A pastoral lifestyle (see pastoralism) is that of shepherds herding livestock around open areas of land according to seasons and the changing availability of water and pasturage. It lends its name to a genre of literature, art and music that depicts such life in an idealized manner, typically for urban audiences. A pastoral is a work of this genre.
An alternative word for pastoral as a genre, both in adjectival and noun form, is bucolic, from the Greek βουκόλος, meaning a cowherd.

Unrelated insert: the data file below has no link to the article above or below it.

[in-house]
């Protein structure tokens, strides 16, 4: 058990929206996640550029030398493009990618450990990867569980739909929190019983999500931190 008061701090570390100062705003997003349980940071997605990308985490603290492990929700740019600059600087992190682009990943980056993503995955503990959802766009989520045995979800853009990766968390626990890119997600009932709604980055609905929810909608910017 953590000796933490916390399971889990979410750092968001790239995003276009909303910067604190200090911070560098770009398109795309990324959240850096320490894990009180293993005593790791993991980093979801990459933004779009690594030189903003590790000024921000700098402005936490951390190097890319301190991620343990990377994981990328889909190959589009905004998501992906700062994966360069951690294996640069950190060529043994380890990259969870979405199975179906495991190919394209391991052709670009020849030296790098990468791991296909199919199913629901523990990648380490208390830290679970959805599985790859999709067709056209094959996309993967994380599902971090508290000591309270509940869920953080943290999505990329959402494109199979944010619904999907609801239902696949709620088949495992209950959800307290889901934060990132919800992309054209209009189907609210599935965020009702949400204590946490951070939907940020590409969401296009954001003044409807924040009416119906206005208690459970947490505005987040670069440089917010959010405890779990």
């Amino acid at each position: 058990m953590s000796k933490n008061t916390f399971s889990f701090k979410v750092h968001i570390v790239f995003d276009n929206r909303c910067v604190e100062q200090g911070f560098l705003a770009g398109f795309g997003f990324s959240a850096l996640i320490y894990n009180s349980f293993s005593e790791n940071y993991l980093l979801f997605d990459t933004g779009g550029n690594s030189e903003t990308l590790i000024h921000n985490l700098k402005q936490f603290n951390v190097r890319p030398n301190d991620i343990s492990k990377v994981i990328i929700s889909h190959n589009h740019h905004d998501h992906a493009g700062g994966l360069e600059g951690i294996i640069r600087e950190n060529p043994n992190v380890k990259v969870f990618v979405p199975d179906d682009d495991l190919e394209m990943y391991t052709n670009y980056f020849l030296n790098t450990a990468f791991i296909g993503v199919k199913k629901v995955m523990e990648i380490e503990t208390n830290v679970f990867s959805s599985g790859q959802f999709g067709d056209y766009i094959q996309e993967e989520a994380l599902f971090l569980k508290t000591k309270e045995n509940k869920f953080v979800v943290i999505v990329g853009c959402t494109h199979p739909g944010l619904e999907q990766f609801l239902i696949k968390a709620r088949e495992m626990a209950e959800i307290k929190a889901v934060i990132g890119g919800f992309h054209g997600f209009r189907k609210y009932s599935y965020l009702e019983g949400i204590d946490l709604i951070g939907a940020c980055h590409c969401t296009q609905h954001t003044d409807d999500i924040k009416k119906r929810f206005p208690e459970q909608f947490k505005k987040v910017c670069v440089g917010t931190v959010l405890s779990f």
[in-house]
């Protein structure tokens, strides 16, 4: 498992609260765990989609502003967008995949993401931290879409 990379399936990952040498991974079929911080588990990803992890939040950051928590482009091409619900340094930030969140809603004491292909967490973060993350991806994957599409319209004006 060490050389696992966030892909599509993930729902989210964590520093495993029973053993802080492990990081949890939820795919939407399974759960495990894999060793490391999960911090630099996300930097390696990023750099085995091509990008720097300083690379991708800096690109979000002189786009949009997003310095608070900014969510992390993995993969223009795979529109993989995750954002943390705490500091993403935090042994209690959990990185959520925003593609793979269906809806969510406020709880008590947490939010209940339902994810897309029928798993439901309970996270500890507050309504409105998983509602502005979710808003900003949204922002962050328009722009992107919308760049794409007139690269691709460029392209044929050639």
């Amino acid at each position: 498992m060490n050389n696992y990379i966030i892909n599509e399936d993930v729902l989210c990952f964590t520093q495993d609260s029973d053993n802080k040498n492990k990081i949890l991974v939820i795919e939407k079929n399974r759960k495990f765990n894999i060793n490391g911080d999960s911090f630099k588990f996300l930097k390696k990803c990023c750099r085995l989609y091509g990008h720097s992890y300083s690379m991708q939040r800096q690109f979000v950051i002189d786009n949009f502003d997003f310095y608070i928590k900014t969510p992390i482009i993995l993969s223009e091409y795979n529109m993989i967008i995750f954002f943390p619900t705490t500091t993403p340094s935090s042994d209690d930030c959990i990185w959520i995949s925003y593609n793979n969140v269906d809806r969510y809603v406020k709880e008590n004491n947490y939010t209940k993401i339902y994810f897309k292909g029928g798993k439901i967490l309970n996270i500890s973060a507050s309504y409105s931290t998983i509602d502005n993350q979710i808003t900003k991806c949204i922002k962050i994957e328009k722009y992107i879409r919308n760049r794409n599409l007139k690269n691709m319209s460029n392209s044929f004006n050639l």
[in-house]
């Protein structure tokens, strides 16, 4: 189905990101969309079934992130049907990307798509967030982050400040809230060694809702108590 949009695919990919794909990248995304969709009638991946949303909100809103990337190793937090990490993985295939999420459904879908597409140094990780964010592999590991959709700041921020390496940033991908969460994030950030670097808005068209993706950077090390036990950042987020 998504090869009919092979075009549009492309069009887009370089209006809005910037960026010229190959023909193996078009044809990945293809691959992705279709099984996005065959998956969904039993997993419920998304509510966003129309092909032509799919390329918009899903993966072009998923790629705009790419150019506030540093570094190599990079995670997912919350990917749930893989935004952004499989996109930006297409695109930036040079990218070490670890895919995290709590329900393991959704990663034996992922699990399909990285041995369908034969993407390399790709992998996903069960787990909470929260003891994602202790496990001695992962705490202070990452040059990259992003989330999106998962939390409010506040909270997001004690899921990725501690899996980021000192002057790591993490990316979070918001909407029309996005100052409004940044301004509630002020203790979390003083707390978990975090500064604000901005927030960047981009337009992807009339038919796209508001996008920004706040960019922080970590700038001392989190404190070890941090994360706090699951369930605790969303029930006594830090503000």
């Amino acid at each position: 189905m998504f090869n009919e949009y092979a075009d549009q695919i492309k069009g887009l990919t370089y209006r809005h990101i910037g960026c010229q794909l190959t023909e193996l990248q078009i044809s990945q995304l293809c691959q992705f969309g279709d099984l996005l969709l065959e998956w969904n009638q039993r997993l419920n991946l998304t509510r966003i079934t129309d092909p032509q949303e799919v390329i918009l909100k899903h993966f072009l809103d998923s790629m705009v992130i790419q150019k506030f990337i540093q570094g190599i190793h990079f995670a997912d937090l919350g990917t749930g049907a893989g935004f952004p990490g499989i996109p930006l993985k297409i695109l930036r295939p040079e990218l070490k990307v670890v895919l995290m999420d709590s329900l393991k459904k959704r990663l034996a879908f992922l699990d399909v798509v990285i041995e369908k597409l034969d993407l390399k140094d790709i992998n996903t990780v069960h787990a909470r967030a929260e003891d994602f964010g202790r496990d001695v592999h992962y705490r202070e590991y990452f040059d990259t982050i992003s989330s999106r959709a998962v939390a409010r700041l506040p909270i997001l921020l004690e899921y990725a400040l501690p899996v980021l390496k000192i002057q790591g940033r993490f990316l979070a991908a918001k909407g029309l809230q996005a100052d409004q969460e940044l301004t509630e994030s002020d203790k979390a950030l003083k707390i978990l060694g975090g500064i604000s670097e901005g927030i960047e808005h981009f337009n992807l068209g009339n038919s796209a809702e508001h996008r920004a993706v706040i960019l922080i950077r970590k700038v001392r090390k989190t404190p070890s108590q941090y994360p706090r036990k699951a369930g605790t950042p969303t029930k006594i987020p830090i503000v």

Famous quotes containing the word pastoral:
“Et in Arcadia ego.
[I too am in Arcadia.]”
Tomb inscription, appearing in classical paintings by Guercino and Poussin, among others. The words probably mean that even the most ideal earthly lives are mortal. Arcadia, a mountainous region in the central Peloponnese, Greece, was the rustic abode of Pan, depicted in literature and art as a land of innocence and ease, and was the title of Sir Philip Sidneys pastoral romance (1590)